In 2015, precisely 31 years to the day of her death, blues and cabaret singer Alberta Hunter was inducted into the Memphis Music Hall of Fame. I sat beside my mother, a blues lover who never misses a chance to dress up and step out, and prepared to enjoy the show. When the time came, our chagrin turned to horror as no Black woman had been specifically chosen to claim Hunter’s award and speak lovingly of the artist who had called herself a child of Memphis. A posthumous, backhanded slap. Because Hunter had no living relatives, country and blues singer Tracy Nelson accepted Hunter’s award on her behalf, singing “Nobody Knows You When You’re Down and Out” for the woman who had carried the spirit of Memphis to Chicago, across the ocean, and back again. It was a sad song, beautifully offered.
Hunter deserved to feel the weight of that metal bouquet while she was still flesh and breath. She was last home in 1978, six years before her death, for the premiere of Alan Rudolph’s film Remember My Name to a full audience at the Orpheum Theatre. She had composed the score, and was reveling in the embrace of a city that she had once called home. Years after her last homecoming, the city that was finally, fully remembering her name still failed to properly celebrate her life.
Alberta Hunter’s archival practices and theorizations of her own life offer an additional dimension to our understanding of how a range of Black women have used practices of hiding, tricking, and obscuring towards the end of resistance.
Alberta Hunter was an international blues and cabaret singer born in spring 1895 to a family of modest means and high aspirations in Memphis, Tennessee. Her father, a Pullman porter, died shortly before her birth, leaving her mother and grandparents to care for her. Having grown up in a home with hardworking women, young Alberta adopted their work ethos while quietly nurturing higher ambitions. She fled to Chicago at 15 and began a career in music that would eventually mark her place in the blues canon. Though she meticulously preserved artifacts from each stage of her public life, her story faded into obscurity between the 1950s and the 1970s. But, after a chance encounter in 1977 led to a several-year comeback career, the octogenarian Hunter used her return to publicly cement her legacy.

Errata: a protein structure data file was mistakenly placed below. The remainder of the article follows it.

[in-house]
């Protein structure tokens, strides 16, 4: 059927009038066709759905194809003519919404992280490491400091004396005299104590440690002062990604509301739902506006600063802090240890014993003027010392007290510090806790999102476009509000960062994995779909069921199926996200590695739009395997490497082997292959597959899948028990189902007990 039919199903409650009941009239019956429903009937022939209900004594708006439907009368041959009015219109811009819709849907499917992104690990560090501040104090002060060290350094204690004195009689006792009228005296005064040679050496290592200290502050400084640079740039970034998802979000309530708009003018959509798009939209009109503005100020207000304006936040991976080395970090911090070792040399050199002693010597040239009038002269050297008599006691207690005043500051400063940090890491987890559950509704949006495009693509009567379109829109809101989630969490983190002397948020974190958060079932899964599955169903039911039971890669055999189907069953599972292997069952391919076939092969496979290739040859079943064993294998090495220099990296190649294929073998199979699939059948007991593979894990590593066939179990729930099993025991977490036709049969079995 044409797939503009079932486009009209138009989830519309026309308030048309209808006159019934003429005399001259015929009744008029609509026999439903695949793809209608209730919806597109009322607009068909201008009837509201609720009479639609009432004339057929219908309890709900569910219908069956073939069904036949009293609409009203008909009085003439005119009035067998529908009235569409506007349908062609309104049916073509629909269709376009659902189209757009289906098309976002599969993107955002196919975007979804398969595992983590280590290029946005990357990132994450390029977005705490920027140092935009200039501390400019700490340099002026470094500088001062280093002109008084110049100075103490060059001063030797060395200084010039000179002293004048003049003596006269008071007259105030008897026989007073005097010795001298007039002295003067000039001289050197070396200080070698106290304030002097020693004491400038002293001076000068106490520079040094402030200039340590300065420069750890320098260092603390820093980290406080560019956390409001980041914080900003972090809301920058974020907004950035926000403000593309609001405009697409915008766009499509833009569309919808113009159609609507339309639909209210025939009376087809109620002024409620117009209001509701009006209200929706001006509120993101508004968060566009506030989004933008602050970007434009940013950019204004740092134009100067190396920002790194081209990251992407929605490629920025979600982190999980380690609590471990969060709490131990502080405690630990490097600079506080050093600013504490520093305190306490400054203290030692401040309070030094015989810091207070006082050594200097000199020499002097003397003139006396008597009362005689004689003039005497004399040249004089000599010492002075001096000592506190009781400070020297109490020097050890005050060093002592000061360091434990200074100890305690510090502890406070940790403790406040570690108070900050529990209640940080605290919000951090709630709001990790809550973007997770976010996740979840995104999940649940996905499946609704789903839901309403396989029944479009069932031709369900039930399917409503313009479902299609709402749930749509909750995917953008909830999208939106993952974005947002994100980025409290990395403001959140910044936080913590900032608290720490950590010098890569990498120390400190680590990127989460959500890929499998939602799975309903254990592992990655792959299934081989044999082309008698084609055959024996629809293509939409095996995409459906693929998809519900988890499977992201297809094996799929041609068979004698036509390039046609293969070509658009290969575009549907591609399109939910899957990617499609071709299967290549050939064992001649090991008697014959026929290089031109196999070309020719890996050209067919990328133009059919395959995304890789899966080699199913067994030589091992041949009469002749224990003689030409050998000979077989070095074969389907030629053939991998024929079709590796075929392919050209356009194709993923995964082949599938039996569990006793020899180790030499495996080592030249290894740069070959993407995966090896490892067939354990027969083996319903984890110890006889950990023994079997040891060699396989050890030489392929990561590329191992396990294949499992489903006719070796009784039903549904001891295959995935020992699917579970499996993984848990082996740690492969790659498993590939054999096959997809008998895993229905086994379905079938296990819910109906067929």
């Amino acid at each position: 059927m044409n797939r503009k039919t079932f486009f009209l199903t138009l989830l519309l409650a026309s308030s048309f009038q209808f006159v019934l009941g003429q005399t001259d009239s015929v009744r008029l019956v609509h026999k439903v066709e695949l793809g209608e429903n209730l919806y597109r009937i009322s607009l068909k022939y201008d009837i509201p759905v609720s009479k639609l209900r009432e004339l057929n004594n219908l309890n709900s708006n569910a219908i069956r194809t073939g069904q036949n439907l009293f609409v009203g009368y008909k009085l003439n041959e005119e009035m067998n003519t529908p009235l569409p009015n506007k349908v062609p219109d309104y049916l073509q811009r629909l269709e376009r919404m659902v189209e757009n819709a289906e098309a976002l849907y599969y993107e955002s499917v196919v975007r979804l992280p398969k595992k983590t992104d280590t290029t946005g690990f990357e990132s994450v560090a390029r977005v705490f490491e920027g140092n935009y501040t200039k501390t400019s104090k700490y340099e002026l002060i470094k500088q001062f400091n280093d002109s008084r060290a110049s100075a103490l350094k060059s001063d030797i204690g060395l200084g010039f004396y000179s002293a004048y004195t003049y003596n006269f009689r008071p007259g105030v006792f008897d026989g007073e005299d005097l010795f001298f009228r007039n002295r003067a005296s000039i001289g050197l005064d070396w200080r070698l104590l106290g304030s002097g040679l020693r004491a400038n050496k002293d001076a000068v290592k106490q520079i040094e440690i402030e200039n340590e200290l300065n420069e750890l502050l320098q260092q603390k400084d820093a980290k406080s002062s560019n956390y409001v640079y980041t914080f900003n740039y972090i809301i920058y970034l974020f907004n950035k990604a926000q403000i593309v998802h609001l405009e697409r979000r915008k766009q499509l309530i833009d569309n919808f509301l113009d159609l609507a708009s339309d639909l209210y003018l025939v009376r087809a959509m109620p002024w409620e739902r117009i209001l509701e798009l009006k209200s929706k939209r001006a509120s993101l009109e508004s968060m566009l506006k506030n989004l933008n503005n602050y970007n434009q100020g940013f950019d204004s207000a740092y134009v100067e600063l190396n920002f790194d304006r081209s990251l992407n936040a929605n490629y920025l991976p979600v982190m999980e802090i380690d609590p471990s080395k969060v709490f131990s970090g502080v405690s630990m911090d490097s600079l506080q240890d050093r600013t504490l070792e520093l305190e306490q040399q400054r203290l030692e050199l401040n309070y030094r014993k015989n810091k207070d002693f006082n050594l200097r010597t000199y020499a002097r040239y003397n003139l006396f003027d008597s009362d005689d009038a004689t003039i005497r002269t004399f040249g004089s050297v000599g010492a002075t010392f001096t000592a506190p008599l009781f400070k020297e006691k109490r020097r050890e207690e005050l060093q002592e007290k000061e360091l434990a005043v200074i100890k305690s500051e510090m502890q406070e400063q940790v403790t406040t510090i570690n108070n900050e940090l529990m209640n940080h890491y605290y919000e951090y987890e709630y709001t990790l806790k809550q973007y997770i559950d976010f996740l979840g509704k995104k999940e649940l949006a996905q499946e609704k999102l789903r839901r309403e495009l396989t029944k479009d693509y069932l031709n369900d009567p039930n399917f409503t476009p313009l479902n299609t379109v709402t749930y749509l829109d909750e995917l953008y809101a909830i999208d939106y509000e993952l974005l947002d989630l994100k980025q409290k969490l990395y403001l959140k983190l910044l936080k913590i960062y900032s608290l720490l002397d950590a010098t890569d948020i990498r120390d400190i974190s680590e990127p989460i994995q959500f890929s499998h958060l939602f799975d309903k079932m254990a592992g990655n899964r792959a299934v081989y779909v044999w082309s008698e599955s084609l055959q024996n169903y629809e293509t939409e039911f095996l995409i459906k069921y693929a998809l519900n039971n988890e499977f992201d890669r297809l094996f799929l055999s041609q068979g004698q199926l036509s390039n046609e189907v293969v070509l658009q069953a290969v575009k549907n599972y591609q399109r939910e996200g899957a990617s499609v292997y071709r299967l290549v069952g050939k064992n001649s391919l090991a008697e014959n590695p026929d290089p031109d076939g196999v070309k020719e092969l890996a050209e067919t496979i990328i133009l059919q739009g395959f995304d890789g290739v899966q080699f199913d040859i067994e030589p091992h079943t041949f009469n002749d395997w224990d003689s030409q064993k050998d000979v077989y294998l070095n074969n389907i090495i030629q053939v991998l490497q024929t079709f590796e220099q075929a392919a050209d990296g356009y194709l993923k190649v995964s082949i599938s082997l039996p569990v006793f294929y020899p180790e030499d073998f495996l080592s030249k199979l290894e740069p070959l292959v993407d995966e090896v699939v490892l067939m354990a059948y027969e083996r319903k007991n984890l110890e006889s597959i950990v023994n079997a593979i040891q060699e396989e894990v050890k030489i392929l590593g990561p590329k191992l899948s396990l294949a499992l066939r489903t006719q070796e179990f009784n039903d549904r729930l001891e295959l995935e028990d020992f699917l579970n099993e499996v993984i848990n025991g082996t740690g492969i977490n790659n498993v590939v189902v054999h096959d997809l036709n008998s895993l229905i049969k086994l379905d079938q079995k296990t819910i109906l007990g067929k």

Hunter was the quintessential Great Migration blues mover, traveling what would become a well-worn and well-studied path of Black migrants, and getting by on her talent, wit, and ability to change with the wind. When Hunter left the Bluff City, she never intended to look back, but she carried every scrap of her Memphis savvy with her to Chicago. She joined a community of women in the Midwest, who were determined to escape domestic labor by making it big in the entertainment industry.